Lecturer Mr Rogier Van Bever Donker has been appointed President of the South African Society of Physiotherapy (SASP).
SASP is a voluntary professional membership organisation committed to equal opportunities and inclusivity, striving to support the demographic profile of South Africa in terms of race and gender. It is also a non-profit organisation and a public benefit organisation that assists the Government with social and development needs of the country.
‘This is a very exciting development in my career!’ said an excited Van Bever Donker. ‘I am very passionate about transformation in health care as well as health education and as SASP president I am able to push harder in those areas. With the NHI on the horizon with the aim to provide universal health coverage (UHC) to all South Africans, it is an exciting time to be involved!’
SASP provides a structure within which the needs of its members are met. It strives to ensure the quality of physiotherapy services to people throughout South Africa. It does not discriminate on grounds of race, colour, creed, national origins, social status or gender in the practice of physiotherapy or in the administration of its organisation. It also safeguards the welfare of its members, making representation against any form of discrimination against its members. It also acts as a planning, development and information resource for members, to other health professions, to health planners at all levels of government and in the private sector, and to the general public.
It took Van Bever Donker more than a year to make the decision to take over as president. ‘It is a huge responsibility, with thousands of physiotherapists (more than 65% of all physiotherapists in the country) looking for strong leadership. The NEC of the SASP is a strong team and without it not much can be achieved. I am very proud to be a part of such a dedicated, hard-working and dynamic team,’ he said.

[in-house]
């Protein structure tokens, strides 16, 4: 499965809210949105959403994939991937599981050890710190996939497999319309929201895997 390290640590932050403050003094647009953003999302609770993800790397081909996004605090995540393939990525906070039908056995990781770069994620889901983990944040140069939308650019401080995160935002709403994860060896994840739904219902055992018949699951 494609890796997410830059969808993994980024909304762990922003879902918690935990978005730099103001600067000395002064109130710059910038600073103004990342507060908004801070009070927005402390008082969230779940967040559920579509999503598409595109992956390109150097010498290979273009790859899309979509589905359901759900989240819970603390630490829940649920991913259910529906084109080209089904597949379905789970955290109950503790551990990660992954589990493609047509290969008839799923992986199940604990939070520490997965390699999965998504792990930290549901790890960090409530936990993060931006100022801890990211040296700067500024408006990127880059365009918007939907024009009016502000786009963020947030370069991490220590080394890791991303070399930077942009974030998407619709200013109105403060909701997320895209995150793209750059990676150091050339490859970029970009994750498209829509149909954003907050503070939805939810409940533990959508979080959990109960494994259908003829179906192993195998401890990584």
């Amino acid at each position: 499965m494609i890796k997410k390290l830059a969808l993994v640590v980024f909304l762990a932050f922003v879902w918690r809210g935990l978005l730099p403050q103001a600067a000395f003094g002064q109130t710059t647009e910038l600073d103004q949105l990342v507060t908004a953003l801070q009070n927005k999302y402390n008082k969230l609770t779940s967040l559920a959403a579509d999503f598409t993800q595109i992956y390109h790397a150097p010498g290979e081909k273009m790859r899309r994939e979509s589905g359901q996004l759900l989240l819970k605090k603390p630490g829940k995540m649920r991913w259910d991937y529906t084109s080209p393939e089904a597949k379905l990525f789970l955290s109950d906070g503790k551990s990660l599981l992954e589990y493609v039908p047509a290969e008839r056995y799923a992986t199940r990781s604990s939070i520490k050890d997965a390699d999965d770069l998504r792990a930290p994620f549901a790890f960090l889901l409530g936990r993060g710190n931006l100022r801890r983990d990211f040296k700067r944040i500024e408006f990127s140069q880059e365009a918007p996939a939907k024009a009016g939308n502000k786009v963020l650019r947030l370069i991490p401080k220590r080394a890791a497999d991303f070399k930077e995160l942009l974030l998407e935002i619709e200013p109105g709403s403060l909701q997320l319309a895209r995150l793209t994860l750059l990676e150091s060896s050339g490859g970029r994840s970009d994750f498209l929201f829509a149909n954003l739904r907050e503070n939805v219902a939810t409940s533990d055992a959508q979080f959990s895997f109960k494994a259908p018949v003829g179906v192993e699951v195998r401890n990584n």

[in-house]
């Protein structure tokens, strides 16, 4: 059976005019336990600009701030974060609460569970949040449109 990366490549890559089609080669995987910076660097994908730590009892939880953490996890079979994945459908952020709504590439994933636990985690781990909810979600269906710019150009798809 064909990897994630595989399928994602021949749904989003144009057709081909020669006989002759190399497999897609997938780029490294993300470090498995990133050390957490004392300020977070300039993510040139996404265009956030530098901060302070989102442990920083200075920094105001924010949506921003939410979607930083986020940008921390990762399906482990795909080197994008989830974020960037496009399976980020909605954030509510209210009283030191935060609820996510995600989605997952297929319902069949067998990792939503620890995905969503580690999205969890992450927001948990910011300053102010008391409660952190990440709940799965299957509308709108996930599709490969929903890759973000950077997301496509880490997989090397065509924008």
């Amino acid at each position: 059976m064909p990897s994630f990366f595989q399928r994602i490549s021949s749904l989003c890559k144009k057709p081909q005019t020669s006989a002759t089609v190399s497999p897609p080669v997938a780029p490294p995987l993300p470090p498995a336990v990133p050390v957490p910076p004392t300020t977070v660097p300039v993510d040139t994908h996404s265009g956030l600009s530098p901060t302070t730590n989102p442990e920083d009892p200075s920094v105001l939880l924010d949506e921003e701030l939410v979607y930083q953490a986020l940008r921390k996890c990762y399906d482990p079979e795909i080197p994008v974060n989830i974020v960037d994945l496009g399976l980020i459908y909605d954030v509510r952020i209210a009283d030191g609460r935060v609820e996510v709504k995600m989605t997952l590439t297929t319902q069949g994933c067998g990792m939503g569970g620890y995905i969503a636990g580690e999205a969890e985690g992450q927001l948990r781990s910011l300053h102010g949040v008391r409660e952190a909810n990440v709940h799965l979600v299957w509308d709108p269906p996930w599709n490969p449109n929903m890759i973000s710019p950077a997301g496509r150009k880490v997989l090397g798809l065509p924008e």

Van Bever Donker’s new position entails a lot of travel around the country to attend meetings with various stakeholders including the Department of Health, Council of Medical Schemes, various governmental portfolios as well as regular trips to visit provinces and assist with issues physiotherapists may have on the ground.
‘Strategically I accepted the position in order to further drive the transformation of our wonderful profession, not only in demographics but also in terms of access to physiotherapy and rehabilitation services in general,’ he said.
His areas of interest include neuromusculoskeletal physiotherapy as well as interdisciplinary pain management.
Van Bever Donker says his family keeps him going, ‘I know it sounds like a cliché but beyond the personal side of things, I want to play an active role in securing a solid, safe and happy future for my children. Being involved at this level in society is a part of ensuring that future.’
Married with two children, he is passionate about physiotherapy and how the public can benefit from the holistic manner in which physiotherapists assist people.
Words: Nombuso Dlamini